Since the early ’70s, the focus of my ministry has been the Catholic parish in its many facets and variations. From traveling across the country, I can confirm that fewer Catholics are attending Mass or getting involved in their parish. The reasons are varied, but one is that people do not see their parishes as fitting into their limited time.
There are many ways to turn this perception around. Any parish adopting the five practices I list below will become more attractive to active and inactive parishioners alike. No one parish that I know of is doing them all, but I have seen each practice taking place somewhere and have witnessed what a difference it can make.
Worship. In this ideal parish, every door at every Mass on every weekend has a family or a few individuals welcoming people into church, even remaining outside to greet those arriving late to the liturgy. Greeters are also present at the end to say goodbye, especially to those leaving early.
The music is geared to the age and culture of those attending each particular Mass so that the entire congregation is singing with joy and spirit. Some of the hymns are sung in parts or rounds or alternating verses for subgroups, such as men and women, younger and older congregants, and those seated at one side or the other of the church.
The readings at the Masses go to the heart of those attending, perhaps with brief introductions to help people understand the context and background for the Scripture text.
The homilies bring the Scriptures to life and provide age-appropriate applications to people’s everyday experiences, all within a reasonable length and delivered with an appealing and convincing style.
Faith Formation. In this parish, there is a monthly gathering of families and individuals of different ages, cultures and lifestyles to experience spiritual learning and growth through both large- and small-group interaction.
The weekend Masses include two-minute explanations each month about some aspect of Catholic faith and practice based on questions from parishioners, including issues related to the Mass, Scriptures, the saints and Catholic traditions.
Adults of all ages, cultures and interests are offered a variety of faith-enrichment opportunities throughout the year that include spiritual direction and sharing, Scripture study and reflection, and book or movie discussions.
Community-building. In this parish, those of different cultures and backgrounds are invited to attend regular parish events at which each person can share their unique gifts and customs, creating a way of joining as a single community with new understanding and acceptance.
Hospitality is a hallmark of the parish, so that all newcomers and visitors are welcomed into the community, all groups and ministries are open to new members, and all events are joyful celebrations of unity.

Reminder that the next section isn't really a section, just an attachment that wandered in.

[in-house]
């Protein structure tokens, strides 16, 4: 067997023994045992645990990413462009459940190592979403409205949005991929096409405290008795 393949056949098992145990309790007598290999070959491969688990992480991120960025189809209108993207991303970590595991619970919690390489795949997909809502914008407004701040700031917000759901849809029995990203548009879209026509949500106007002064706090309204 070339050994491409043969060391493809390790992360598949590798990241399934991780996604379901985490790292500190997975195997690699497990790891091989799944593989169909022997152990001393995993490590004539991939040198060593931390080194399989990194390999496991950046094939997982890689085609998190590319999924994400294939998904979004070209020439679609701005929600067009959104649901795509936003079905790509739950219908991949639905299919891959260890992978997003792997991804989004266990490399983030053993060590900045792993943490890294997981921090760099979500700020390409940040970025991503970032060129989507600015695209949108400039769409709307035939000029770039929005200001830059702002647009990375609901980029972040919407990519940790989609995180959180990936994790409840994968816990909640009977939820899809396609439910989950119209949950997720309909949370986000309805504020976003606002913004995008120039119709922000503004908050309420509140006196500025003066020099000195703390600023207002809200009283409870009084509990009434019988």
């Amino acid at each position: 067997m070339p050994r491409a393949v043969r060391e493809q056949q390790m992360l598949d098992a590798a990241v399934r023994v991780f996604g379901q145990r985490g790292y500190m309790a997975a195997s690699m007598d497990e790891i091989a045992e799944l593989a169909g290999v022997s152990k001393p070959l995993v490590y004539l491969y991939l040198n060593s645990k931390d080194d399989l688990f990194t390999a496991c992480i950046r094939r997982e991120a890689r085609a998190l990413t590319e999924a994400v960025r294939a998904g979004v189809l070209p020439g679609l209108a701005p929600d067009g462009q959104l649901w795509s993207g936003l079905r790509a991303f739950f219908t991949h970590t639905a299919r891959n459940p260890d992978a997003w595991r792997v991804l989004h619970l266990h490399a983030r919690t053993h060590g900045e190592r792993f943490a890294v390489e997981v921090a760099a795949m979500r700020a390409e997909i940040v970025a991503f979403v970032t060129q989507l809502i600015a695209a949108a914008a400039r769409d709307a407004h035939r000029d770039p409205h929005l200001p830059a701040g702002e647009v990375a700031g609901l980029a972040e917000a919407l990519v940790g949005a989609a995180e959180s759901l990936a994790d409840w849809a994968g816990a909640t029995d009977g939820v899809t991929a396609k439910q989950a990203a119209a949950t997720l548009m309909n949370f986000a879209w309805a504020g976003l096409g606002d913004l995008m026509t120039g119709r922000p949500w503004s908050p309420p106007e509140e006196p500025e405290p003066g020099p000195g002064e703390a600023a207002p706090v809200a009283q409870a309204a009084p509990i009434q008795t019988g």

All who volunteer for a ministry, committee or project know what will be expected of them, are appreciated for their work, are held accountable, and serve for a limited time so others can take their place.
Reaching Out. In this parish, the ministries of pastoral care, Christian service, peace and justice, and connecting with inactive Catholics are well-known by the parishioners, are publicly affirmed by the leadership and attract new members to join their ranks.
Those who no longer attend church regularly are personally contacted by trained parishioners who listen to the stories and concerns of each person, answering questions and offering assistance as needed.
Leadership. In this parish, the pastor, pastoral council, staff and lay leaders continually inform parishioners about any decisions and plans they are making, along with the reasons why certain choices were made, inviting the people’s feedback and insights.
Parishioners are challenged to be stewards of God’s gifts, by including time for daily prayer, becoming involved in at least one area of parish ministry and service, and returning a portion of their financial livelihood back to God, either through the parish or other outlets.
Spreading the News
The ideal parish soon becomes known, and the news gets around. Young adults find a home and an outlet for their desires to serve others. Families discover new traditions that draw them together in the midst of their busy lives. Seniors delight in sharing their wisdom and insights with other generations. Priests enjoy helping out when needed, making an extra effort to contribute to the spirit and vitality of the parish community.
How can these steps be implemented? Begin with trust that the Spirit will bring it about where there is a strong desire to do so. Then form groups to plan and implement each step when the timing seems right. For example, a band of liturgical ministers in a California parish organized a welcoming ministry for all of the weekend Masses. A choir director at a Wisconsin parish led the congregation in singing four-part harmony, going over each voice for the first four weekends in Lent—which culminated on the fifth weekend with the entire congregation raising the roof in triumph. The parishes in the Saginaw, Michigan, diocese introduce each of the first two readings for the weekend Masses with a brief explanation written by the late Bishop Kenneth E. Untener.
All of the steps do work. I have seen it happen. So have those who have witnessed the life and vitality that these practices help to create.